Freak Waves Could Spring from Clash of Wave Patterns

rogue wave hits boat off Alaska
Rogue wave reaching a height of 60-foot plus hit a tanker headed south from Valdez, Alaska, in February 1993. The ship was running in about 25-foot seas when a monster wave struck it broadside on the starboard side. (Image credit: Captain Roger Wilson, NOAA National Weather Service Collection)

Towering walls of water blamed for taking out huge ships and helicopters alike have remained a mystery. What would cause a single wave among many others to reach 100 feet high? New computer simulations suggest that a freak, or rogue, wave may result when two wave systems meet while traveling perpendicular to each other.

"No one really has an adequate explanation as to why you would get freak waves in the middle of the ocean," study researcher Thomas Adcock, of the University of Oxford, told LiveScience. "Our real objective in studying these is eventually we would say, 'This particular sea state is particularly susceptible to freak waves.' " [Image Gallery: Monster Waves]

A rogue wave is defined as any open-ocean wave that is abnormally larger than the waves around it. Such freak waves have been hypothesized as the cause of disappearances in the Bermuda triangle.

Unusual undulations

Readings from the Draupner oil rig in the North Sea of a rogue wave. (Image credit: Thomas Adcock, University of Oxford)

The phenomena have been noted for centuries, but no scientific measurement of their occurrence existed until 1995, when the laser reading of a wave battering the Draupner oil rig in the North Sea measured it as 85 feet tall (26 meters). The laser, attached to one corner of the platform, documented the giant in the midst of a stormy period of 30-foot-high (11 meters) waves.

"It produced a lot of excitement in the ocean engineering community; it's very strong evidence that there were such things as freak waves," Adcock said. "There was actually some minor damage; we are pretty confident that the wave really was that high."

Instead of the water level dipping as the large wave approached, it seemed to build up. This strange phenomenon made Adcock contemplate how and why these waves could form.

Wave of inspiration

No one theory has yet to explain the behemoths. One study published in 2008 suggested rogue waves could rise from the open ocean seemingly out of nowhere as lots of smaller waves concentrate into one as it sucks energy and water from those around it. However, this type of wave doesn't show the same buildup pattern as the Draupner wave, Adcock said.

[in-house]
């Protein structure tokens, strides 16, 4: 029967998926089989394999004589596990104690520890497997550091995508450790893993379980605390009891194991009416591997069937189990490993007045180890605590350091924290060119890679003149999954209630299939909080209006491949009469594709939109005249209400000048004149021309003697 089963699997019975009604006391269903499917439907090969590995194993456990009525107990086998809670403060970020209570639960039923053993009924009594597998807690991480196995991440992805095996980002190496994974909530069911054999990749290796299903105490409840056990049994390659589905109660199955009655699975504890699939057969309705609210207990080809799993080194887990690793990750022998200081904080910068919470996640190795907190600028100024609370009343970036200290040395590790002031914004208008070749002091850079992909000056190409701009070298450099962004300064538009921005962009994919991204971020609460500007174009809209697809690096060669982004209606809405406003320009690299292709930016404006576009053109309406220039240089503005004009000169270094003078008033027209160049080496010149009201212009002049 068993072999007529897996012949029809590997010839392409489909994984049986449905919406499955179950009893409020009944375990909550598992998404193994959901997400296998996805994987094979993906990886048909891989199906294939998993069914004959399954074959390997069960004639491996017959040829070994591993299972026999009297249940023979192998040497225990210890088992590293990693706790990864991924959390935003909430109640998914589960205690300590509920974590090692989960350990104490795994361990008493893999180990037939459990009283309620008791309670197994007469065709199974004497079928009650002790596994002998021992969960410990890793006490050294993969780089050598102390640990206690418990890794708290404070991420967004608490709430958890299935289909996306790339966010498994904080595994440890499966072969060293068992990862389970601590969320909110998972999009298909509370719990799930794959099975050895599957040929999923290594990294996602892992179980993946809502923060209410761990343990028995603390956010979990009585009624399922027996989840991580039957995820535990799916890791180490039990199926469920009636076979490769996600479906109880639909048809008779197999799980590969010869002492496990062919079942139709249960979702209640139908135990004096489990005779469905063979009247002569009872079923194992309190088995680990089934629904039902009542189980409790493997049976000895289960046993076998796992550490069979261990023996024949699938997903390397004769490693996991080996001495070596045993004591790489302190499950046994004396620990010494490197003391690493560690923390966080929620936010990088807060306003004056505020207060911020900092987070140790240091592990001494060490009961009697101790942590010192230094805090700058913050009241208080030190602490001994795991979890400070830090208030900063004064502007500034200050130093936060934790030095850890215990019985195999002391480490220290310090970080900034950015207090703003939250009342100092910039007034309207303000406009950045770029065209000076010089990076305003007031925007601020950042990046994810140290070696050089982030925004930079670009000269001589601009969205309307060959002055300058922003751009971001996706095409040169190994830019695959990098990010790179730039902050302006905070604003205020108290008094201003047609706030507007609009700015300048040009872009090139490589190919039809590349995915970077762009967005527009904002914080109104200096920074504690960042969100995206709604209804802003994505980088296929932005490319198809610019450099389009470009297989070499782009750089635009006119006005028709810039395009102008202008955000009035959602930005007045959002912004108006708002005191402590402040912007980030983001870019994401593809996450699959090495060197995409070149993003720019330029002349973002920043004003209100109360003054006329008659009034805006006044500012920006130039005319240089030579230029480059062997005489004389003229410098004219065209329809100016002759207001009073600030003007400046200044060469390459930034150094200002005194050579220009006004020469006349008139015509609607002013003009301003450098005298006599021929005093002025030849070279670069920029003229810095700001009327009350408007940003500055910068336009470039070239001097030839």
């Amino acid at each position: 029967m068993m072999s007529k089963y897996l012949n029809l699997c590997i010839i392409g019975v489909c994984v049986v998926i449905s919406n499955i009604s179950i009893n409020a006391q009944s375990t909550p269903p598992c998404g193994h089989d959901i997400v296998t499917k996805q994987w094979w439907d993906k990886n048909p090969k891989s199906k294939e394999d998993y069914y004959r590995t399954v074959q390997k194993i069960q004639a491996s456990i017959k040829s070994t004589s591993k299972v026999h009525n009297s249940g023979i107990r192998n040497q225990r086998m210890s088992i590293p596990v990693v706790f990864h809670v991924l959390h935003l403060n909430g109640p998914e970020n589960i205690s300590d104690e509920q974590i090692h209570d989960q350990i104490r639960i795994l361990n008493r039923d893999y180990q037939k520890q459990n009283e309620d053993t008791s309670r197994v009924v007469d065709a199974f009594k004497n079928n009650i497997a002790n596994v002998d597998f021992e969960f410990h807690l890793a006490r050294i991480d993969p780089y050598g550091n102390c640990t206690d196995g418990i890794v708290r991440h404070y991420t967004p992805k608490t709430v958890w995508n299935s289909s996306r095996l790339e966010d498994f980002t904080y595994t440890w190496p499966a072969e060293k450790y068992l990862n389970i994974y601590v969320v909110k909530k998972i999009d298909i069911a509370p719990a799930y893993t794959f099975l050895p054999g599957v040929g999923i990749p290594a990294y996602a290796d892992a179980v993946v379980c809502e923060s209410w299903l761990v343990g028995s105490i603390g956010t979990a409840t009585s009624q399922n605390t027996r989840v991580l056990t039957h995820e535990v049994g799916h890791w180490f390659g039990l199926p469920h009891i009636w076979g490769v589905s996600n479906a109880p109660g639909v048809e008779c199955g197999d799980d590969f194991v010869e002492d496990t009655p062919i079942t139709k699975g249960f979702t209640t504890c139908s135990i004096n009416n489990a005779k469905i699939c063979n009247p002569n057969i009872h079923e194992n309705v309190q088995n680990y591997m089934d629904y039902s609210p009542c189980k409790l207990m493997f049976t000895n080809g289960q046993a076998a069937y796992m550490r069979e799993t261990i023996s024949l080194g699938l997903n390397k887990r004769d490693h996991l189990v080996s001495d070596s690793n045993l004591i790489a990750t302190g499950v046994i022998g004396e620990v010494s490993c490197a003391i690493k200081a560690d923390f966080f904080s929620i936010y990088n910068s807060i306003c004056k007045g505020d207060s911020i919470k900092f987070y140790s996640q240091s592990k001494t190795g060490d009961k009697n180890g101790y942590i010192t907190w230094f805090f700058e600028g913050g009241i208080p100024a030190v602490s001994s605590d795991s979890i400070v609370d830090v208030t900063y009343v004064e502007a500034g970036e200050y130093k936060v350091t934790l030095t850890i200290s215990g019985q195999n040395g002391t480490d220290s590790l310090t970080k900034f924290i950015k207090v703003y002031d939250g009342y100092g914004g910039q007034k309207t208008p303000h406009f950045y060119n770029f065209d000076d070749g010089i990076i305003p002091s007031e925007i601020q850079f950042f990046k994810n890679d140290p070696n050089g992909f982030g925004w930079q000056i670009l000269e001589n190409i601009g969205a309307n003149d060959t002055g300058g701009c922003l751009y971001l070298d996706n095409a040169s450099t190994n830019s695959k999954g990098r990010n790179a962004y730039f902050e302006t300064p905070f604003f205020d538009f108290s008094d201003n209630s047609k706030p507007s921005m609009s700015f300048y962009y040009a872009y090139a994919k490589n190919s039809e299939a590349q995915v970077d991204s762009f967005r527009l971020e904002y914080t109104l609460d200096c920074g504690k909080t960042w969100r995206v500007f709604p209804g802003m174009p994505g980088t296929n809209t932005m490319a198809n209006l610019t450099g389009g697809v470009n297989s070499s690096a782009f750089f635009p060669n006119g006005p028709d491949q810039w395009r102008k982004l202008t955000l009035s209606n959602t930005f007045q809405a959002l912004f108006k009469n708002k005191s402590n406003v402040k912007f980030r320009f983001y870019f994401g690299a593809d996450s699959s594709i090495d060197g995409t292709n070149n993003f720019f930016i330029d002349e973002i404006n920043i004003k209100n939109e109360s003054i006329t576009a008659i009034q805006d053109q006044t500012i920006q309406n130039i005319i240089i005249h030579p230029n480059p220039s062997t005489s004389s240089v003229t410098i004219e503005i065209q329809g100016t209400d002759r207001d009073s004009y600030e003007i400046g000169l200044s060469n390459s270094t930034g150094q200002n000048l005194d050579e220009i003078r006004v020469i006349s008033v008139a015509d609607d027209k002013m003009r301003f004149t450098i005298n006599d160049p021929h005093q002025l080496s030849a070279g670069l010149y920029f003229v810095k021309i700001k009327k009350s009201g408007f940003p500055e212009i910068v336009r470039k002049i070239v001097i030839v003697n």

After watching a clip of the Discovery Channel show "The Deadliest Catch" and noticing a 100-foot (30 meter) rogue wave almost tipping a fishing vessel, the Aleutian Ballad, when it crashed into its side, instead of the front like the other waves (see video below), Adcock realized that these freak waves may be caused by two interacting wave systems traveling perpendicular to each other. 

"I realized that that would actually explain some of the things that had been puzzling us," Adcock said. "The position of two waves at very different angles would produce this effect."

He simulated the interaction of two wave systems to determine if this would give the same upwelling and create a rogue wave like the one seen at Draupner. What he found matched the data well, showing the same upwelling (the bulge, rather than dip, as the wave approached), and creation of an abnormally large wave.

The team even did some "hindcasting," in which they could use the sea conditions to go back in time and see what the waves were doing at the time of the freak wave. "We can see from that, there was some wave energy going 90 degrees from the rest of the waves," Adcock said.

They don't know what could have created the two conflicting wave patterns.

The study was published today (June 14) in the journal Proceedings of the Royal Society A: Mathematical, Physical & Engineering Sciences.

You can follow LiveScience staff writer Jennifer Welsh on Twitter @microbelover. Follow LiveScience for the latest in science news and discoveries on Twitter @livescience and on Facebook.

Jennifer Welsh

Jennifer Welsh is a Connecticut-based science writer and editor and a regular contributor to Live Science. She also has several years of bench work in cancer research and anti-viral drug discovery under her belt. She has previously written for Science News, VerywellHealth, The Scientist, Discover Magazine, WIRED Science, and Business Insider.